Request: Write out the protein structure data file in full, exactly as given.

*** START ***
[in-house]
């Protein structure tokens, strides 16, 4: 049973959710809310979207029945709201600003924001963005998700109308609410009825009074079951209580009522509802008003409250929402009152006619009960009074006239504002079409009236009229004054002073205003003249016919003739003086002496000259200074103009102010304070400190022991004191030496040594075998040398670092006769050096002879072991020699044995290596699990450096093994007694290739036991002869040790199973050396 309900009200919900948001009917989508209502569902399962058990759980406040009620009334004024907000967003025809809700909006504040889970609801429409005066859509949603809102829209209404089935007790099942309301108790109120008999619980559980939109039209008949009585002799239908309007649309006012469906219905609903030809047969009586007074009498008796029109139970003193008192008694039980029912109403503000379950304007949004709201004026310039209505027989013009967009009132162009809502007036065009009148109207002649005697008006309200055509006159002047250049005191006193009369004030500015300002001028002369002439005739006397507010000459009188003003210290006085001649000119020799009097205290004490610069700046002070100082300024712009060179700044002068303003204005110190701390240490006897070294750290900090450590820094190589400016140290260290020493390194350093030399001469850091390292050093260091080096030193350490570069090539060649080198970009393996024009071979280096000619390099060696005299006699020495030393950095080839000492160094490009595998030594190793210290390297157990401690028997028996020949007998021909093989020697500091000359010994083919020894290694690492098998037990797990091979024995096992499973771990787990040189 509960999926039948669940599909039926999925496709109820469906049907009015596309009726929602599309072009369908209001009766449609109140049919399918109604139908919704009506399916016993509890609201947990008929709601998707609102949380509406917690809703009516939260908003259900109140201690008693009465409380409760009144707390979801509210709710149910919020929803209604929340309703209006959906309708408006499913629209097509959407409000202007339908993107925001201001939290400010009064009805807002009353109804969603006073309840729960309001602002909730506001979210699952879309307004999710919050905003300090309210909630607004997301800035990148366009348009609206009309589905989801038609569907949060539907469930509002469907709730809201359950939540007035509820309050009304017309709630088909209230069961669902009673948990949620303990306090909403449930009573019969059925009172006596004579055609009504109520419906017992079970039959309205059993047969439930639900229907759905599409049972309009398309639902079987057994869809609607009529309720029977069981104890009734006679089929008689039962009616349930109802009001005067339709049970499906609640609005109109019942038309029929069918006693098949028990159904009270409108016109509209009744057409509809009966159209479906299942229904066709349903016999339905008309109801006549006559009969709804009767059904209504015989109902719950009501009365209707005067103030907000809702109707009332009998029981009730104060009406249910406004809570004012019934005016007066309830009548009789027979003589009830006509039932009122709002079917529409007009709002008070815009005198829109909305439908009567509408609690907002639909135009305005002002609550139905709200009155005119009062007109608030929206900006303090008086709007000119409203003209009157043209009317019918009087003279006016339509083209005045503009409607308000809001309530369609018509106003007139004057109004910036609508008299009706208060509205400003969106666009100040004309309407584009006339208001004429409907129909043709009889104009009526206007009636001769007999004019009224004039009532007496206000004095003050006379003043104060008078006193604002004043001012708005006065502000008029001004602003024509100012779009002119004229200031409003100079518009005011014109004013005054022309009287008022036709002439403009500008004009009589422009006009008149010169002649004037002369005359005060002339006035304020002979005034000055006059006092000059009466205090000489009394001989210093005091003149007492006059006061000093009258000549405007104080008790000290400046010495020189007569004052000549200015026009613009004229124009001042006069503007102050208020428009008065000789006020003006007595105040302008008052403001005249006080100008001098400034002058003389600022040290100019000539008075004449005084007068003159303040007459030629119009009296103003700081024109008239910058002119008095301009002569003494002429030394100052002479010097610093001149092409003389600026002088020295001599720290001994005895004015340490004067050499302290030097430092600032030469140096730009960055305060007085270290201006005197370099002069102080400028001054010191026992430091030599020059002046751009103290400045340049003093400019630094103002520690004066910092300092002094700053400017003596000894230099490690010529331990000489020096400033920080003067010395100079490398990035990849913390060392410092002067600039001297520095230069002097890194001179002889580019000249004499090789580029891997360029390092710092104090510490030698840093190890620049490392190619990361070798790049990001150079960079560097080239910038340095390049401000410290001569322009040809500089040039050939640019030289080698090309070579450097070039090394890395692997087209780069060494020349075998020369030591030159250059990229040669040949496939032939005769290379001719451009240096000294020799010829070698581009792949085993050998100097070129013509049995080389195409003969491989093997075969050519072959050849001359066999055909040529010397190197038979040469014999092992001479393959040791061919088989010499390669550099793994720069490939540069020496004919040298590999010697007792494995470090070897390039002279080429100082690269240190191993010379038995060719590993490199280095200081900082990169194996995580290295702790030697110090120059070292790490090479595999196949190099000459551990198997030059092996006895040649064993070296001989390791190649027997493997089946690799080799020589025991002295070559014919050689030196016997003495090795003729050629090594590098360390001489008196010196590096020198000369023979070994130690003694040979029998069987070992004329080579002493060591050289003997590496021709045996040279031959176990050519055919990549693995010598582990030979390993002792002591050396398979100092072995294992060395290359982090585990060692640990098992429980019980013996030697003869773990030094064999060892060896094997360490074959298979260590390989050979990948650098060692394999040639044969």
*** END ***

[in-house]
């Protein structure tokens, strides 16, 4: 049973959710809310979207029945709201600003924001963005998700109308609410009825009074079951209580009522509802008003409250929402009152006619009960009074006239504002079409009236009229004054002073205003003249016919003739003086002496000259200074103009102010304070400190022991004191030496040594075998040398670092006769050096002879072991020699044995290596699990450096093994007694290739036991002869040790199973050396 309900009200919900948001009917989508209502569902399962058990759980406040009620009334004024907000967003025809809700909006504040889970609801429409005066859509949603809102829209209404089935007790099942309301108790109120008999619980559980939109039209008949009585002799239908309007649309006012469906219905609903030809047969009586007074009498008796029109139970003193008192008694039980029912109403503000379950304007949004709201004026310039209505027989013009967009009132162009809502007036065009009148109207002649005697008006309200055509006159002047250049005191006193009369004030500015300002001028002369002439005739006397507010000459009188003003210290006085001649000119020799009097205290004490610069700046002070100082300024712009060179700044002068303003204005110190701390240490006897070294750290900090450590820094190589400016140290260290020493390194350093030399001469850091390292050093260091080096030193350490570069090539060649080198970009393996024009071979280096000619390099060696005299006699020495030393950095080839000492160094490009595998030594190793210290390297157990401690028997028996020949007998021909093989020697500091000359010994083919020894290694690492098998037990797990091979024995096992499973771990787990040189 509960999926039948669940599909039926999925496709109820469906049907009015596309009726929602599309072009369908209001009766449609109140049919399918109604139908919704009506399916016993509890609201947990008929709601998707609102949380509406917690809703009516939260908003259900109140201690008693009465409380409760009144707390979801509210709710149910919020929803209604929340309703209006959906309708408006499913629209097509959407409000202007339908993107925001201001939290400010009064009805807002009353109804969603006073309840729960309001602002909730506001979210699952879309307004999710919050905003300090309210909630607004997301800035990148366009348009609206009309589905989801038609569907949060539907469930509002469907709730809201359950939540007035509820309050009304017309709630088909209230069961669902009673948990949620303990306090909403449930009573019969059925009172006596004579055609009504109520419906017992079970039959309205059993047969439930639900229907759905599409049972309009398309639902079987057994869809609607009529309720029977069981104890009734006679089929008689039962009616349930109802009001005067339709049970499906609640609005109109019942038309029929069918006693098949028990159904009270409108016109509209009744057409509809009966159209479906299942229904066709349903016999339905008309109801006549006559009969709804009767059904209504015989109902719950009501009365209707005067103030907000809702109707009332009998029981009730104060009406249910406004809570004012019934005016007066309830009548009789027979003589009830006509039932009122709002079917529409007009709002008070815009005198829109909305439908009567509408609690907002639909135009305005002002609550139905709200009155005119009062007109608030929206900006303090008086709007000119409203003209009157043209009317019918009087003279006016339509083209005045503009409607308000809001309530369609018509106003007139004057109004910036609508008299009706208060509205400003969106666009100040004309309407584009006339208001004429409907129909043709009889104009009526206007009636001769007999004019009224004039009532007496206000004095003050006379003043104060008078006193604002004043001012708005006065502000008029001004602003024509100012779009002119004229200031409003100079518009005011014109004013005054022309009287008022036709002439403009500008004009009589422009006009008149010169002649004037002369005359005060002339006035304020002979005034000055006059006092000059009466205090000489009394001989210093005091003149007492006059006061000093009258000549405007104080008790000290400046010495020189007569004052000549200015026009613009004229124009001042006069503007102050208020428009008065000789006020003006007595105040302008008052403001005249006080100008001098400034002058003389600022040290100019000539008075004449005084007068003159303040007459030629119009009296103003700081024109008239910058002119008095301009002569003494002429030394100052002479010097610093001149092409003389600026002088020295001599720290001994005895004015340490004067050499302290030097430092600032030469140096730009960055305060007085270290201006005197370099002069102080400028001054010191026992430091030599020059002046751009103290400045340049003093400019630094103002520690004066910092300092002094700053400017003596000894230099490690010529331990000489020096400033920080003067010395100079490398990035990849913390060392410092002067600039001297520095230069002097890194001179002889580019000249004499090789580029891997360029390092710092104090510490030698840093190890620049490392190619990361070798790049990001150079960079560097080239910038340095390049401000410290001569322009040809500089040039050939640019030289080698090309070579450097070039090394890395692997087209780069060494020349075998020369030591030159250059990229040669040949496939032939005769290379001719451009240096000294020799010829070698581009792949085993050998100097070129013509049995080389195409003969491989093997075969050519072959050849001359066999055909040529010397190197038979040469014999092992001479393959040791061919088989010499390669550099793994720069490939540069020496004919040298590999010697007792494995470090070897390039002279080429100082690269240190191993010379038995060719590993490199280095200081900082990169194996995580290295702790030697110090120059070292790490090479595999196949190099000459551990198997030059092996006895040649064993070296001989390791190649027997493997089946690799080799020589025991002295070559014919050689030196016997003495090795003729050629090594590098360390001489008196010196590096020198000369023979070994130690003694040979029998069987070992004329080579002493060591050289003997590496021709045996040279031959176990050519055919990549693995010598582990030979390993002792002591050396398979100092072995294992060395290359982090585990060692640990098992429980019980013996030697003869773990030094064999060892060896094997360490074959298979260590390989050979990948650098060692394999040639044969």